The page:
Day Traders Diary


The major averages gyrated around the unchanged level, finishing in the green as investors looked forward to a pivotal Federal Reserve meeting tomorrow. The S&P 500 rose 23 points or 0.5%. The Dow Jones Industrial Average gained 105 points, or 0.32%, while the Nasdaq Composite added 23 points or 0.19%.

Tuesday's action followed a late rally from the previous session, which saw all three major averages erase sizable losses to close higher for the day.

Those moves come ahead of a widely anticipated Federal Reserve decision on Wednesday.

Wall Street is largely expecting the central bank to raise rates by 50 basis points this week, while some investors believe expectations of aggressive monetary tightening from the central bank are already priced into markets.

Billionaire hedge fund manager Paul Tudor Jones said on CNBC's "Squawk Box" Tuesday that, with the Fed tightening and signs that the economy is slowing, capital preservation should be the main goal for investors.

The benchmark 10-year Treasury yield retreated after hitting a new milestone on Monday. The bond yield hit 3.01% during the previous session, its highest point since December 2018, but fell back below the 3% level on Tuesday.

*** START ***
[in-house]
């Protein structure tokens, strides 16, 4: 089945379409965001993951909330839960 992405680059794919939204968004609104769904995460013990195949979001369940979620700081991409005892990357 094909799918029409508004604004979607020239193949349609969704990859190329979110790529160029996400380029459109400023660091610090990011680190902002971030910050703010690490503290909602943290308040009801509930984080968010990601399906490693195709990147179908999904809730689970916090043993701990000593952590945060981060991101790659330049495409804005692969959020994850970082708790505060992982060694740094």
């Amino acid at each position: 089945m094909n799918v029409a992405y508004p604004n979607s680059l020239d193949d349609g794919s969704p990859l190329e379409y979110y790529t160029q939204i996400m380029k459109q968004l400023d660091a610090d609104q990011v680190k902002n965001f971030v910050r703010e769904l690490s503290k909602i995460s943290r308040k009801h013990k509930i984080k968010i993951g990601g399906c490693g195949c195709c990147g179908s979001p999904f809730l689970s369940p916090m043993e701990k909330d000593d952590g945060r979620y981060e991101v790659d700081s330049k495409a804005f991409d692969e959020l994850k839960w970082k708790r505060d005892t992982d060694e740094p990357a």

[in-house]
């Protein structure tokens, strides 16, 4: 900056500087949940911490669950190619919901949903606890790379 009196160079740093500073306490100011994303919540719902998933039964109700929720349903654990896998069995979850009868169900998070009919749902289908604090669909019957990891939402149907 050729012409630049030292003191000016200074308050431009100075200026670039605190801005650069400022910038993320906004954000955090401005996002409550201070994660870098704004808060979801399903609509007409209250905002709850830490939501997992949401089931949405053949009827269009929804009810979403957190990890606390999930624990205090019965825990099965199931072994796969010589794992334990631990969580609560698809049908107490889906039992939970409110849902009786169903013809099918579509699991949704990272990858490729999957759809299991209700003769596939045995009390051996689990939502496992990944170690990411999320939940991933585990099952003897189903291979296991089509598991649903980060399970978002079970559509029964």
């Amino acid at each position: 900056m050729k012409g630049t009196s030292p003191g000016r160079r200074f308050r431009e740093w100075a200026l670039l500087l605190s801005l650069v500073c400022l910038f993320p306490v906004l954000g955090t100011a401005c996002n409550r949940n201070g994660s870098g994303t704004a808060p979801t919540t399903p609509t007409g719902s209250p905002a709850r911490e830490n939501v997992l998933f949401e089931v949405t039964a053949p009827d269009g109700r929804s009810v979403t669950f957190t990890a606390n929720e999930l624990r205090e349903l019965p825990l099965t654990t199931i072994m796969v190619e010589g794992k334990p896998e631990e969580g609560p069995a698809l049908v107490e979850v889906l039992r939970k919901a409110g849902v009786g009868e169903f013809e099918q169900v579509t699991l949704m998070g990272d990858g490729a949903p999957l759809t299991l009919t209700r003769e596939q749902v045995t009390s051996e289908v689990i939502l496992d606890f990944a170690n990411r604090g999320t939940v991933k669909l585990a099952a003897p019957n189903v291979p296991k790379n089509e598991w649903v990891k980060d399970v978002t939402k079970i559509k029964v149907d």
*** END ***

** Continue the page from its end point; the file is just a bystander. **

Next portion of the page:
Tuesday's gains were broad in the S&P 500, but led by the energy sector. Exxon Mobil and EOG Resources each rose more than 2%. Defensive sectors such as health care and utilities also outperformed, with Pfizer gained 2.8% after reporting a stronger-than-expected first quarter.

Financials were another bright spot, with JPMorgan and Morgan Stanley rising more than 2%.

Stocks are coming off a brutal stretch of weeks. April was the worst month since March 2020 for the Dow and S&P 500. It was the worst month for the Nasdaq since 2008.

The S&P 500 is trading in correction territory, down about 13% from its record highs, but the size and length of this drawdown is in line with historical corrections, according to LPL Financial.

The expected rate hike comes as there are growing concerns about the global economy, due in part to China's lockdowns and the war in Europe.

Corporate earnings reports were spurring individual stock moves on Tuesday.

Chegg's stock price tumbled nearly 30% after the textbook company issued weak guidance for the full year despite exceeding earnings expectations. Expedia and Hilton tumbled 13% and 4%, respectively, after their quarterly reports.

On the positive side, shares of Clorox rose more than 4% after the company's fiscal third quarter results topped expectations.

There were some positive signs for the economy on the data front. Factory orders for March rose 2.2%, better than expected. Job openings came in at 11.5 million, an all-time high.

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